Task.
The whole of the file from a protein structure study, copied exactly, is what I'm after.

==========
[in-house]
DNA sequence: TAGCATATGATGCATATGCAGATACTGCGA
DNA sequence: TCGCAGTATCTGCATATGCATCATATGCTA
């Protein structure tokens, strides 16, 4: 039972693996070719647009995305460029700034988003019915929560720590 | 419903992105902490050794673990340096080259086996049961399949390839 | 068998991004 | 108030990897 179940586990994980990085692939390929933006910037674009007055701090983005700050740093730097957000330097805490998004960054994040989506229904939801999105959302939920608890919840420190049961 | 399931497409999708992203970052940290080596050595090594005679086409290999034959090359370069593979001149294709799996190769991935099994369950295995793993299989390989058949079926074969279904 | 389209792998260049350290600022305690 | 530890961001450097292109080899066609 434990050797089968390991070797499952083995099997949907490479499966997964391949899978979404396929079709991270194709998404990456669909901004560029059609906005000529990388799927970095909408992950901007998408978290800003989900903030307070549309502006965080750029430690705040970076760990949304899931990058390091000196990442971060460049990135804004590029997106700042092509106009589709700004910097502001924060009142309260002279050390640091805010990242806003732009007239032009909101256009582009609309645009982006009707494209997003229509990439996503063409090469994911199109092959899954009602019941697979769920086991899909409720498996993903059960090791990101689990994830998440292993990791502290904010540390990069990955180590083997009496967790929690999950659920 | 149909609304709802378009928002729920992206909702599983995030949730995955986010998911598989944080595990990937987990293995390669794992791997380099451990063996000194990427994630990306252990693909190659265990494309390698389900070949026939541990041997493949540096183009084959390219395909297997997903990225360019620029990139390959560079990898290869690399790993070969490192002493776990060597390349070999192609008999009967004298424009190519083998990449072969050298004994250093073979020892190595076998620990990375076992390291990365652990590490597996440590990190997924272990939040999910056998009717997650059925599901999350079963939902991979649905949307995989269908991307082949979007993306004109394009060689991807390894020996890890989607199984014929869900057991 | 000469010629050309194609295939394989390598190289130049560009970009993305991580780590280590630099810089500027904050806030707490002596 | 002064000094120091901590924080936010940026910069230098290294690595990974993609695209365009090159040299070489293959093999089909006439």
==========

[in-house]
DNA sequence: TAGCATATGATGCATATGCAGATACTGCGA
DNA sequence: TCGCAGTATCTGCATATGCATCATATGCTA
């Protein structure tokens, strides 16, 4: 039972693996070719647009995305460029700034988003019915929560720590 | 419903992105902490050794673990340096080259086996049961399949390839 | 068998991004 | 108030990897 179940586990994980990085692939390929933006910037674009007055701090983005700050740093730097957000330097805490998004960054994040989506229904939801999105959302939920608890919840420190049961 | 399931497409999708992203970052940290080596050595090594005679086409290999034959090359370069593979001149294709799996190769991935099994369950295995793993299989390989058949079926074969279904 | 389209792998260049350290600022305690 | 530890961001450097292109080899066609 434990050797089968390991070797499952083995099997949907490479499966997964391949899978979404396929079709991270194709998404990456669909901004560029059609906005000529990388799927970095909408992950901007998408978290800003989900903030307070549309502006965080750029430690705040970076760990949304899931990058390091000196990442971060460049990135804004590029997106700042092509106009589709700004910097502001924060009142309260002279050390640091805010990242806003732009007239032009909101256009582009609309645009982006009707494209997003229509990439996503063409090469994911199109092959899954009602019941697979769920086991899909409720498996993903059960090791990101689990994830998440292993990791502290904010540390990069990955180590083997009496967790929690999950659920 | 149909609304709802378009928002729920992206909702599983995030949730995955986010998911598989944080595990990937987990293995390669794992791997380099451990063996000194990427994630990306252990693909190659265990494309390698389900070949026939541990041997493949540096183009084959390219395909297997997903990225360019620029990139390959560079990898290869690399790993070969490192002493776990060597390349070999192609008999009967004298424009190519083998990449072969050298004994250093073979020892190595076998620990990375076992390291990365652990590490597996440590990190997924272990939040999910056998009717997650059925599901999350079963939902991979649905949307995989269908991307082949979007993306004109394009060689991807390894020996890890989607199984014929869900057991 | 000469010629050309194609295939394989390598190289130049560009970009993305991580780590280590630099810089500027904050806030707490002596 | 002064000094120091901590924080936010940026910069230098290294690595990974993609695209365009090159040299070489293959093999089909006439």